Tag Archives: Communications

What is the Role Technology Plays in Your Life?

Here at Woolly we love to hear what our audiences are saying! At the Pay-What-You-Can performances of The Agony and the Ecstasy of  Steve Jobs this past Monday and Tuesday, we surveyed our audience members and asked them the question: What is the role technology plays in your life? Here are some of the responses that we got:

“I’m online so much that my students and colleagues worry when they haven’t seen me online for awhile.” ~Erik Larson, 41

“My life is dependent on Google services (gmail, calendar, contacts, gchat, Googledocs, greader, blogger, etc.) So I decided NOT to go back to China (for awhile) after the Chinese government blocked the Google service there.” ~ Fang Fang, 26

“Just that I’m so bad at it and I want to do better.” ~Mary Scarpa, 56

“I find the Internet rather terrifying: its immensity, its vacuousness, its inherent ever-expanding formlessness.” ~ John Boonstra, 26

“I went to Canada this past summer for vacation. I only brought my phone for navigation, communication, and planning. When I lost reception as I crossed the border, I was hobbled: no map, address, phone numbers, or any idea where I was going. Thrown straight back to 1992! But it was one of the most exciting times and I had more and better interactions with that friend than I have in a long time.” ~ Aubri O’Connor, 27

“I come across very informed to people who don’t understand it. I taught someone to cut and paste in 2004. He looked over- no joke- and exclaimed ‘This cut and paste thing is amazing!’” ~ Lorin Kleinman, 41

“Technology hates me.” ~Anonymous

“Often, especially with older colleagues at work. One time a colleague came to me with a data CD in a jewel case and asked me to open it. I immediately thought she needed help accessing files on the CD, so I opened it…and then she stopped me and said, ‘Wait, do that again.’ Yeah…” ~ Carly Borgmeier, 30

“One time at technology camp…” ~ Jan Remissong, 46

“I conducted a relationship by Skype. We were about to wed online, but my finace’s parents couldn’t comprehend the whole idea! Oops! I also keep connected with my family and friends in Uganda, Kenya, and Rwanda.” ~ Bigz Aloysious Bigirwa, 30

http://blog.ich-wars-nicht.ch/wp-content/uploads/2010/01/foreplay.png” ~ Juliette Larmier, 24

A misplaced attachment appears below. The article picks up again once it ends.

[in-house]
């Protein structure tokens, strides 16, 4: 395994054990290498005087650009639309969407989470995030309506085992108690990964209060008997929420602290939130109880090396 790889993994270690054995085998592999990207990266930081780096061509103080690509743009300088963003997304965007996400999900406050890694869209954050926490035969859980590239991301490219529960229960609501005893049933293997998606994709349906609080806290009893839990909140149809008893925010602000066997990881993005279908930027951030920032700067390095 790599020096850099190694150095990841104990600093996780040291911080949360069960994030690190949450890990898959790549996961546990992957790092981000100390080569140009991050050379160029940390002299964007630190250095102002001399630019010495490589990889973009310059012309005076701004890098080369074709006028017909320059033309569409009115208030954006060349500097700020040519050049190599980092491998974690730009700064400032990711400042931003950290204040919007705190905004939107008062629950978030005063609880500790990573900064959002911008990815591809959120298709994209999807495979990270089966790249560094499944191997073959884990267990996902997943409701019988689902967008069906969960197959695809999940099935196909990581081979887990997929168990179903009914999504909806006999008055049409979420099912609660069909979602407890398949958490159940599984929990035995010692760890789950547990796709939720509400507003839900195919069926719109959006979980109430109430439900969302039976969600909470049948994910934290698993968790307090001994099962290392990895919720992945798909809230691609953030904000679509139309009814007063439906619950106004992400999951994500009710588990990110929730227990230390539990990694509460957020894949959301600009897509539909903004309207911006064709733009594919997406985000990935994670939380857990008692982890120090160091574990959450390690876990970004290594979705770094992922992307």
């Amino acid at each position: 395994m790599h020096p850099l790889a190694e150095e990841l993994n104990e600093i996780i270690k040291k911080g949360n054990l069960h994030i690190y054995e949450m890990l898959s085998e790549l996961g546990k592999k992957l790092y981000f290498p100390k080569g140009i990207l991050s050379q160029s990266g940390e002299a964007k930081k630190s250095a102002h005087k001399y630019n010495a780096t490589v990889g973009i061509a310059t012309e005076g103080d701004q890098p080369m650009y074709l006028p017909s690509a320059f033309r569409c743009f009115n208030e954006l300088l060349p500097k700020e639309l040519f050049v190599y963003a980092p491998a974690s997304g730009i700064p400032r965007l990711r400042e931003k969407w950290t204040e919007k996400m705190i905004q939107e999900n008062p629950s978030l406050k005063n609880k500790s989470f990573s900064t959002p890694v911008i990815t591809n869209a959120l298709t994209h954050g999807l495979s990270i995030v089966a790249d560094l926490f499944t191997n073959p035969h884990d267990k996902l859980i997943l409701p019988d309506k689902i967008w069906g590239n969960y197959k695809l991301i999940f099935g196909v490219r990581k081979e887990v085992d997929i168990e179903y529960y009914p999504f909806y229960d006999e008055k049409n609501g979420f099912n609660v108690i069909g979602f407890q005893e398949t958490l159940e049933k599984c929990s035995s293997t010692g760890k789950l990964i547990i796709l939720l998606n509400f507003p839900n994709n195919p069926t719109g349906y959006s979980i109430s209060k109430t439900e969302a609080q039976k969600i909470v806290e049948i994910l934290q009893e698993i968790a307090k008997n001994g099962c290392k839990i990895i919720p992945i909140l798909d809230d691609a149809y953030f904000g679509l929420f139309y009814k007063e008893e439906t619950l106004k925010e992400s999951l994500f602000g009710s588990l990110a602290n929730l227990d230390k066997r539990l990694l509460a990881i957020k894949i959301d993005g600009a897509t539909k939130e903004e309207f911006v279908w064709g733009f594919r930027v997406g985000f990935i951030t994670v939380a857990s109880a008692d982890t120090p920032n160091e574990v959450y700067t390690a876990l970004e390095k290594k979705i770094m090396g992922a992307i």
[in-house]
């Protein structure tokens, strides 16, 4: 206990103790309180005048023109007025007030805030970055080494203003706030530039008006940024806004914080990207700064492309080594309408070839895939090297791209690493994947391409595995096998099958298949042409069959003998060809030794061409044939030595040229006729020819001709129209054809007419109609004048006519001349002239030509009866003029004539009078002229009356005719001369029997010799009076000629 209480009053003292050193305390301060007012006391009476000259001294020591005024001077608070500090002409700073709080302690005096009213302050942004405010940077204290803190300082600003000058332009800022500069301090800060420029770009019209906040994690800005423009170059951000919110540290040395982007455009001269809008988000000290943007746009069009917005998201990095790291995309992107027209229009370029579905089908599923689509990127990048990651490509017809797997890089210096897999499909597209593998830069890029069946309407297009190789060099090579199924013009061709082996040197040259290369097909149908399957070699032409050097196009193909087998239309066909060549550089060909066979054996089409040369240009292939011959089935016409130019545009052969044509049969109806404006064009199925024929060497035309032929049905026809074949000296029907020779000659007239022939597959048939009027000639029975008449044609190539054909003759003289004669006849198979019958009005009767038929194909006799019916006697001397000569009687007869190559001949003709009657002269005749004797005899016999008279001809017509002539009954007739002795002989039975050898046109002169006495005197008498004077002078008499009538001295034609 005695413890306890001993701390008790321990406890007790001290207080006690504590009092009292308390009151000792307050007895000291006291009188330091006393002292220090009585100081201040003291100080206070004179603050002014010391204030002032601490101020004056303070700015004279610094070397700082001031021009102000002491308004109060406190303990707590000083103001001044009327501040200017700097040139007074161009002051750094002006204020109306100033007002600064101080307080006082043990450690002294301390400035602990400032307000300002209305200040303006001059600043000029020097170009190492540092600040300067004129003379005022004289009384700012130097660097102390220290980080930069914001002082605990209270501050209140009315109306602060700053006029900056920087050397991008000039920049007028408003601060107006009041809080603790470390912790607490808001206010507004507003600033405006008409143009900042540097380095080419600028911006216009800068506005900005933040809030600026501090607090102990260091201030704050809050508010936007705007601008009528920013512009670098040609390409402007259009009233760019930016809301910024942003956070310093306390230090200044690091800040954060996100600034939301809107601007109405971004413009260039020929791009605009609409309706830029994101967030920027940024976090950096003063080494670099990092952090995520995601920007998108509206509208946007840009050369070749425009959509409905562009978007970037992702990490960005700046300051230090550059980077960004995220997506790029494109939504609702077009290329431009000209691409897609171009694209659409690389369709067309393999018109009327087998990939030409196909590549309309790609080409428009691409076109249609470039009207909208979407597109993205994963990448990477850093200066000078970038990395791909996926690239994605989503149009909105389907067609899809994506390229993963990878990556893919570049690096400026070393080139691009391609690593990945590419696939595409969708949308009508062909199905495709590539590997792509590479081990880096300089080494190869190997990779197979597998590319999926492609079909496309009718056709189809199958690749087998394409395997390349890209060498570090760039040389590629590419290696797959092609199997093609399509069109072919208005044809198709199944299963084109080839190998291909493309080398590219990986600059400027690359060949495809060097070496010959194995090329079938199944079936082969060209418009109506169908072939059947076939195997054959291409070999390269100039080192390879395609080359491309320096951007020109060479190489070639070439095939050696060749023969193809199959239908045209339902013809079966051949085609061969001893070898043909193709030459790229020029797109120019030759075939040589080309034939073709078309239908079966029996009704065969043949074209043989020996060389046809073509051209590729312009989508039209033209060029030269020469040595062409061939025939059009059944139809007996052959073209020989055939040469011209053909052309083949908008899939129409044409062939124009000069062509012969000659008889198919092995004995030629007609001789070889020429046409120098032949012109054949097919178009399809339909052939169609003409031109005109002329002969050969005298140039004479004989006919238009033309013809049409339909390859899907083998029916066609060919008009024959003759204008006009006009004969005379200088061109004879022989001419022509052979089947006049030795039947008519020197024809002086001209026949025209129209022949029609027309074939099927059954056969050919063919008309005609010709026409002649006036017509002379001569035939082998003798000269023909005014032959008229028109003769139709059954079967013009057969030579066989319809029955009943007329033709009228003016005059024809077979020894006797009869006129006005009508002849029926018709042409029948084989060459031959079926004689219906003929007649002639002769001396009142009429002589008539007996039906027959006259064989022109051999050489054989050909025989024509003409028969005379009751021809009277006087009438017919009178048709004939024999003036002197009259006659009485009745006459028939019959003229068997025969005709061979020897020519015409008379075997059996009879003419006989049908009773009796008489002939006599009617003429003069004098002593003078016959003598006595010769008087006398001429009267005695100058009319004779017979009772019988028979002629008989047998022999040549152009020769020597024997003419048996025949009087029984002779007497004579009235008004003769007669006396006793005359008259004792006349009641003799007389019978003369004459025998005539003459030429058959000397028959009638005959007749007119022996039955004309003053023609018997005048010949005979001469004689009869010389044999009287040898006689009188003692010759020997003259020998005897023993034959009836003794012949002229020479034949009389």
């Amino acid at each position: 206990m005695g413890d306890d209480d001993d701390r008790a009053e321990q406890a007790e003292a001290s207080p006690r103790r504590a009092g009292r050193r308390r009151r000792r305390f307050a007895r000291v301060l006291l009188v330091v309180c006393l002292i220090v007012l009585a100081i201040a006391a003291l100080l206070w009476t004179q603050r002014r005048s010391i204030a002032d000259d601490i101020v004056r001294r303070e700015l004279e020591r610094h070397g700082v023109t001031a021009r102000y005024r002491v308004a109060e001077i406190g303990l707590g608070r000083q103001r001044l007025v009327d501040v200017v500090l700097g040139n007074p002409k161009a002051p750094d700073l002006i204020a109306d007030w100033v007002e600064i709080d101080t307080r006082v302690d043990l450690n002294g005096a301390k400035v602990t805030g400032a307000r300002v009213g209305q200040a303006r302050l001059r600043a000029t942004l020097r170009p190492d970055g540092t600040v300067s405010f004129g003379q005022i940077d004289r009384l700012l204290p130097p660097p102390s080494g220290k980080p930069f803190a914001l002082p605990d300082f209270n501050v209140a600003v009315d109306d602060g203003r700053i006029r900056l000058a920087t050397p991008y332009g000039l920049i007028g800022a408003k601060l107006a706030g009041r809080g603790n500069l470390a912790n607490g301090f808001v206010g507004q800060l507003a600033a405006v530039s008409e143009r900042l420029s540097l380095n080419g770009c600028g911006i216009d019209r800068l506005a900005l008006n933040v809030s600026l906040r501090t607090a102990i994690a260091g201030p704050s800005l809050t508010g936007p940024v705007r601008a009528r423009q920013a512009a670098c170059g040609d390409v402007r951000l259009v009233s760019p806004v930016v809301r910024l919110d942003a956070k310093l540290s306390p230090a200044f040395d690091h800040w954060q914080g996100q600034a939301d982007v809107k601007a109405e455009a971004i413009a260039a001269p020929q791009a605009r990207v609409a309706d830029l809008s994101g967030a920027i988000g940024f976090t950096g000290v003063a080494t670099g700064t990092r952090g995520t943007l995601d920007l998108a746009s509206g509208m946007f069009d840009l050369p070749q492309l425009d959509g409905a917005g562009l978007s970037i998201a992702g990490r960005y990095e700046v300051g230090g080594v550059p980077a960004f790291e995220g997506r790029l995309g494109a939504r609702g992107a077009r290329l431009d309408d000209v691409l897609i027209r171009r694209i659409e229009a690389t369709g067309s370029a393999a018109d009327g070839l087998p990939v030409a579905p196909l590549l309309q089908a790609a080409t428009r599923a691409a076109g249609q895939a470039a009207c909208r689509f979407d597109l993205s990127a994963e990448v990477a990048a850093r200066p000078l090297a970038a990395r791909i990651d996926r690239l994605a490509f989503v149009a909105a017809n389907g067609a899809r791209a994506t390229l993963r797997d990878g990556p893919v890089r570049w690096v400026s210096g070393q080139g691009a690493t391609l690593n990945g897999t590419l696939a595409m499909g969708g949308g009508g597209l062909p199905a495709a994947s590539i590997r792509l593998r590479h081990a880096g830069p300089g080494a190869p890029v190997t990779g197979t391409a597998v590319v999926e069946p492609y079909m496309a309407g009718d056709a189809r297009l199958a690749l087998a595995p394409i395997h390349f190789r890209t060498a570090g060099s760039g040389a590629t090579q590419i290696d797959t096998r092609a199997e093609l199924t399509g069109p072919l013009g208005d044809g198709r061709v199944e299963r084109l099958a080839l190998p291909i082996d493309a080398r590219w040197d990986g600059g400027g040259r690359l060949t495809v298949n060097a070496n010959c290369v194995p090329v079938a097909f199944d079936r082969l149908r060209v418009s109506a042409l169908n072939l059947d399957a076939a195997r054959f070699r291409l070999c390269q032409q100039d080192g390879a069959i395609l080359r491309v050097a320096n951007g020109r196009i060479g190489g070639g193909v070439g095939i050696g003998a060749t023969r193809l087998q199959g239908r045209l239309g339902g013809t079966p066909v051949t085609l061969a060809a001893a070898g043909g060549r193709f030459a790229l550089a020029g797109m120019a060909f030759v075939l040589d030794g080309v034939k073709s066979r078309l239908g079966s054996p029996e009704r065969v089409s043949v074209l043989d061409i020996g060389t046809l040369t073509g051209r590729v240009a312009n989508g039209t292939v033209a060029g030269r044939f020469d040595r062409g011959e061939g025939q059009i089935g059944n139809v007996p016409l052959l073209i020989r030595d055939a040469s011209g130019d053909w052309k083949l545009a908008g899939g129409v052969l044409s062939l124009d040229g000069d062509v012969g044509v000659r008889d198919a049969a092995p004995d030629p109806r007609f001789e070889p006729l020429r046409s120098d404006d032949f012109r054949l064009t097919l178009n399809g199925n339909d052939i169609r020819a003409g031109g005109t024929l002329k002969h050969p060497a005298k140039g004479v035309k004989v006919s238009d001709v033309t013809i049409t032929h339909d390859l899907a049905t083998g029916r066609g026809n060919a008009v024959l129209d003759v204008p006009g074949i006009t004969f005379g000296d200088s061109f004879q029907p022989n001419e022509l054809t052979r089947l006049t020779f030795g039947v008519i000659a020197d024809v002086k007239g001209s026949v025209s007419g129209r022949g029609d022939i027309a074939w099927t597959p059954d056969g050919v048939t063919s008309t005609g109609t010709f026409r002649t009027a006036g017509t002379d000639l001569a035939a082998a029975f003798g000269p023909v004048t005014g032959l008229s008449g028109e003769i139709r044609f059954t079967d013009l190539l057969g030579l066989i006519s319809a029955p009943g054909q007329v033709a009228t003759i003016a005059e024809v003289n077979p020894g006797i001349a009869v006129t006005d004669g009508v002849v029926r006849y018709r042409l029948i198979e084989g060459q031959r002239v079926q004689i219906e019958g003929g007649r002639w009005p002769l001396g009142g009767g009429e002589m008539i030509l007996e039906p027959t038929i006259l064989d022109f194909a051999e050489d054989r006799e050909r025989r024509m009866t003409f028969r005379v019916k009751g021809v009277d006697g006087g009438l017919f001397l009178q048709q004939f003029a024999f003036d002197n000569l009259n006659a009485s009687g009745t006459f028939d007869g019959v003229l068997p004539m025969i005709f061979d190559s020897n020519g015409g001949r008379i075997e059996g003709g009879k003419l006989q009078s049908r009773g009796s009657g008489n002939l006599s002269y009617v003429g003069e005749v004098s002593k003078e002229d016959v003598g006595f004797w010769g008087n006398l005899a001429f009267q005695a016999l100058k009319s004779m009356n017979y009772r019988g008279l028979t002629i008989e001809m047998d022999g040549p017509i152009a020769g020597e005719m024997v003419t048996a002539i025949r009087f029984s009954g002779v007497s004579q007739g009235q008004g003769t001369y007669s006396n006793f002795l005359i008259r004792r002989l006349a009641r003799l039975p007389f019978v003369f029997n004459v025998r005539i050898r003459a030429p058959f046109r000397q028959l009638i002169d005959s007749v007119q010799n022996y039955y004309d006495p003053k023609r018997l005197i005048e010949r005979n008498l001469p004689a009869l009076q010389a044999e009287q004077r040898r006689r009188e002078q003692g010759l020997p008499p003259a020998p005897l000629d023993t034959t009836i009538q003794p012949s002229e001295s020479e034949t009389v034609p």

“Drunken texting is the downfall of my life.” ~ Ruth Rasby, 24

“I know that a lot of folks are scared of technology, and I’ve certainly had some moments of technological frustration or panic. But in general, I think of it as a good thing- something that lets us do more things quicker and be connected to more people in our lives.” ~ Layne Amerikaner, 25

What is the role that technology plays in YOUR life? Let us know!

Interested in contributing your thoughts to the blog? E-mail brooke@woollymammoth.net

~ Brooke Miller, Press and Digital Content Manager


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A Quick Byte Out of the Woolly Apple Orchard

During the run of The Agony and the Ecstasy of Steve Jobs, Woolly will have an “Apple Orchard” in our lobby, where we “harvested” a variety of Apple products from the ’80s until today. Come see the evolution of technology right before your own eyes! Here is a sneak peak of the items on display in our lobby:

Apple IIe:

Released in January 1983 and originally sold for $1395, the Apple ][e was to be one of the most successful Apple computers ever (it was manufactured and sold for nearly 11 years with few changes). One of its defining characteristics was its ability to input and display lowercase letters for the first time. In 1984 the name was changed from Apple ][e to Apple //e, coinciding with the release of the Apple //c.

Apple ImageWriter II:

Released in September 1985 for $595, the Apple ImageWriter II was the first printer built exclusively for the Macintosh series. Because of the relatively small price and high printing speed, the ImageWriter series was extremely popular amongst consumer computer users. In 1990 the ImageWriter series was replaced by the ink-jet StyleWriter series.

Newton Message Pad:

Released in August 1993 for $800, the Newton Message Pad was Apple’s first completely new product in many years. It represented Apple’s entry into (and perhaps creation of) an entirely new market: Personal Digital Assistants (PDAs). The PDA market was barely present when the Newton was released, but other companies were working on similar devices.